## Entanglement

The Bell states are the 4 most simple states that a 2 Qbit (Quantum bit) quantum system can be in and be considered entangled. For the uninitiated this means that the probability of a bit being in given state is related to the probability of another bit being in a given state. For example, you could know that both bits are the same, or both are different, but not know anything more until you measure one of them.

## Formal definition

The Bell states are:

- |Ψ
^{+}> = 1/√2 ( |01> + |10> )

- |Ψ
^{-}> = 1/√2 ( |01> - |10> ) - |Φ
^{+}> = 1/√2 ( |00> + |11> ) - |Φ
^{-}> = 1/√2 ( |00> - |11> )

The first two states describe the Qbits being in different, unknown states whereas the bottom two are when both Qbits are in the same unknown state.

## Creating the states

The states are very simple to create from two unentangled Qbits using the 1 bit Hadamard gate (which is actually a generalisation of the Fourier transform and the conditional NOT gate (apply NOT to bit 2 if bit 1 is 1).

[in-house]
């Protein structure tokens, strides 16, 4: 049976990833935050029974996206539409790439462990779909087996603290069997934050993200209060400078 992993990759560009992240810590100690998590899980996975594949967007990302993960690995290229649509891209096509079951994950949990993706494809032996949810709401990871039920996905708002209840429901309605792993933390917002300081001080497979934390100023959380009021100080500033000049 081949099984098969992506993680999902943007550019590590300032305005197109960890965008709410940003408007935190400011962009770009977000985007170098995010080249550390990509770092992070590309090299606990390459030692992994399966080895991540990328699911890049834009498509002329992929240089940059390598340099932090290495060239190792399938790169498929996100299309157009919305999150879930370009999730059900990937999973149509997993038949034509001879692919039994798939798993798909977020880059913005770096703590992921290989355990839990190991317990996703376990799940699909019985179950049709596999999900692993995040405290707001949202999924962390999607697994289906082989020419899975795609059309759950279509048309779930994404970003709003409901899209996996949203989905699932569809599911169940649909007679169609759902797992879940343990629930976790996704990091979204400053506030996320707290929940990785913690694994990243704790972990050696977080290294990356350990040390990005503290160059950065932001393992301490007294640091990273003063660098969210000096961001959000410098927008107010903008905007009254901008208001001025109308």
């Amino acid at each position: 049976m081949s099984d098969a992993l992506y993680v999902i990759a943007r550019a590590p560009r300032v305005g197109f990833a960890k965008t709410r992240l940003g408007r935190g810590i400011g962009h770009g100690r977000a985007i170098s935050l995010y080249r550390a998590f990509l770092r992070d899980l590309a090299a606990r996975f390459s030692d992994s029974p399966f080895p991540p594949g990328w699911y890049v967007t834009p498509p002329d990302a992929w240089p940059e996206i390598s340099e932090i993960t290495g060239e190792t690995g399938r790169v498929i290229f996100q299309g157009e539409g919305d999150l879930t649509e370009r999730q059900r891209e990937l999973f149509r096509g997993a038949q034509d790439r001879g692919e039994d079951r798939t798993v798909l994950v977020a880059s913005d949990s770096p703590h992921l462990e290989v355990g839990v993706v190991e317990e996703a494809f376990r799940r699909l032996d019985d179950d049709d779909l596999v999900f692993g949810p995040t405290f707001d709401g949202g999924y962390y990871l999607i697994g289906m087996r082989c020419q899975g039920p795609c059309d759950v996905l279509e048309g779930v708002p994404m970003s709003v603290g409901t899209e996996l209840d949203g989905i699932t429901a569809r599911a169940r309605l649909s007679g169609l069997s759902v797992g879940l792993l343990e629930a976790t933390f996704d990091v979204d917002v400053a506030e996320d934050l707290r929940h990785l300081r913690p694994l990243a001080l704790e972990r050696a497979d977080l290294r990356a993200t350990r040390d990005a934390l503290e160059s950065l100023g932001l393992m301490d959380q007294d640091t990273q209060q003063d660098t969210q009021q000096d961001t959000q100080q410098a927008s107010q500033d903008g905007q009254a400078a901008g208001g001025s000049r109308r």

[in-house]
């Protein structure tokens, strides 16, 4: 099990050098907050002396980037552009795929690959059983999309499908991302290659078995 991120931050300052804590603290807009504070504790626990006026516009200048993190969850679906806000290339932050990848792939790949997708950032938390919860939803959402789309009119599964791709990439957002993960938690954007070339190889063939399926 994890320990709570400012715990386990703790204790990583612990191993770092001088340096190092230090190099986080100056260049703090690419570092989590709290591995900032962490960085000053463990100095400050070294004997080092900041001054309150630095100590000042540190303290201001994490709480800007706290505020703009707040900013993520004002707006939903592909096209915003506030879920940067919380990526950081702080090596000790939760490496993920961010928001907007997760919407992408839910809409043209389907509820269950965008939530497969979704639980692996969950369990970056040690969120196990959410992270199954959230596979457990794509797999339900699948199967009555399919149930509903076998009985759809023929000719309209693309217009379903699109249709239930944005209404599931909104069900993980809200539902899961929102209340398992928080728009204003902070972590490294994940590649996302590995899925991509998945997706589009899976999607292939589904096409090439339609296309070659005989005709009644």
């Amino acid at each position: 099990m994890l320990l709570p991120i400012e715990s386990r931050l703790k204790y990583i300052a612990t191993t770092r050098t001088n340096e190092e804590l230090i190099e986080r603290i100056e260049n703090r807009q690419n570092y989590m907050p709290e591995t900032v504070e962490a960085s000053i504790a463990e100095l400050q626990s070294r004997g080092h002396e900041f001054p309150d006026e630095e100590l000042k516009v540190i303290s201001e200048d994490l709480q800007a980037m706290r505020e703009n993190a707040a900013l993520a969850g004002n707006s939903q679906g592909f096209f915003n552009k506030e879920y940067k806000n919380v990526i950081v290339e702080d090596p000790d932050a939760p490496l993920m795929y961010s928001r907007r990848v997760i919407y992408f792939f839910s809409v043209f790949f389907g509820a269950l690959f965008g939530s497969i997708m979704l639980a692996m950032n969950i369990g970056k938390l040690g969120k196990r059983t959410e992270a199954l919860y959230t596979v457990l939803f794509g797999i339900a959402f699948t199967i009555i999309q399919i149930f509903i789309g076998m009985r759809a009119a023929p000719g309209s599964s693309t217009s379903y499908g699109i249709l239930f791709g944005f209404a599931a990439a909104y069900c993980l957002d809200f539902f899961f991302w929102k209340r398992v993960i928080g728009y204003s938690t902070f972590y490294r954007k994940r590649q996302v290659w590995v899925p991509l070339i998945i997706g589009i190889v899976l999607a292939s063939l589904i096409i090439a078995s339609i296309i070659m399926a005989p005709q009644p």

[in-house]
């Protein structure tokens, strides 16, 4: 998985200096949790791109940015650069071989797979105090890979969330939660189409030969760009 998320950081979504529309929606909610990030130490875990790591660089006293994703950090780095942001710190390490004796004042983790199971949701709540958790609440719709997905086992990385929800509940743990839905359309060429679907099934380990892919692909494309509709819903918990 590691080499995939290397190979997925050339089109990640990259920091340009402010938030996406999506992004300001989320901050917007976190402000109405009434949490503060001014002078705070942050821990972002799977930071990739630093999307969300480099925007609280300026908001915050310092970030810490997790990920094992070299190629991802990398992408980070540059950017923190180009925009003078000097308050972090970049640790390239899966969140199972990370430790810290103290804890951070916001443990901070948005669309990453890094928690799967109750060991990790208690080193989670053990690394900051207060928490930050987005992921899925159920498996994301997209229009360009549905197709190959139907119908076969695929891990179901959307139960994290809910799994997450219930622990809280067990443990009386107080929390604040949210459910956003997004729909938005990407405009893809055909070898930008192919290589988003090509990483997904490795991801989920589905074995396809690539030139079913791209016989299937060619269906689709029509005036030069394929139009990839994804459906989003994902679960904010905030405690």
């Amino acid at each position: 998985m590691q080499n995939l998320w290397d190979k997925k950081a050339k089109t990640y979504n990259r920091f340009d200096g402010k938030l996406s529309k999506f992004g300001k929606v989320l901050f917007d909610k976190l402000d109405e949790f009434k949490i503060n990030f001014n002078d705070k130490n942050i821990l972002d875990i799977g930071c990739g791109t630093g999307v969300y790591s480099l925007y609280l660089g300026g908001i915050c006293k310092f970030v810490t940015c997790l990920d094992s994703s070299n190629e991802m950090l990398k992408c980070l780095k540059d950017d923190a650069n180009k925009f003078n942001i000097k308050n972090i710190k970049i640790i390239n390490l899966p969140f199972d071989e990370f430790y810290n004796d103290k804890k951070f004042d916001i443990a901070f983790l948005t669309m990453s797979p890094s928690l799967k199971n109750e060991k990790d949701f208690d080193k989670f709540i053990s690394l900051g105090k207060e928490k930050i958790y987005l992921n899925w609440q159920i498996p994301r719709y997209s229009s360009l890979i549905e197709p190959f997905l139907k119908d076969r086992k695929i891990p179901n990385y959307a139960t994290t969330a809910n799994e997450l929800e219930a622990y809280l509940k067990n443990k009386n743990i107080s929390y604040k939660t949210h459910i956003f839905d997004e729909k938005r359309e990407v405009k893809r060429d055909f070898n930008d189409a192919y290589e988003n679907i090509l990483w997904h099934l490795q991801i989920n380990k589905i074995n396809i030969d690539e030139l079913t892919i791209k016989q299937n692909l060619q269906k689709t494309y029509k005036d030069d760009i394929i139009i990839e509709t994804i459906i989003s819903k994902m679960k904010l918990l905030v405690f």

Applying Hadamard to the first Qbit then CNOT<sub>12</sub> creates the state |Φ^{+}> above. This can then be transformed into any of the others by applying one of three 2 Qbit unitary transforms described by the tensor product of a Pauli matrix and the identity.

For example, the Pauli matrix X (which happens to be analgous to traditional, boolean NOT) is:

0 1

1 0

The tensor product of X and I gives:

0 0 1 0

0 0 0 1

1 0 0 0

0 1 0 0

The bell states I've given above are in Dirac's bra-ket notation, but they can equally written as column vectors, in a fashion that should be familiar to anyone that's used binary. The numbers inside the kets above indicate their position in the column, missing terms are 0. So, |Φ^{+}> is equivalent to:

1/√2

0

0

1/√2

If we multiply the 4x4 matrix above with the vector Φ^{+ }the result is

0

1/√2

1/√2

0

or, Ψ^{+}.

## Practical use

The Bell states are a fundamental part of quantum dense coding, whereby two people who each have a Qbit can follow a protocol to allow one to transmit two Cbits (classical bit) to the other party by transmitting their single Qbit.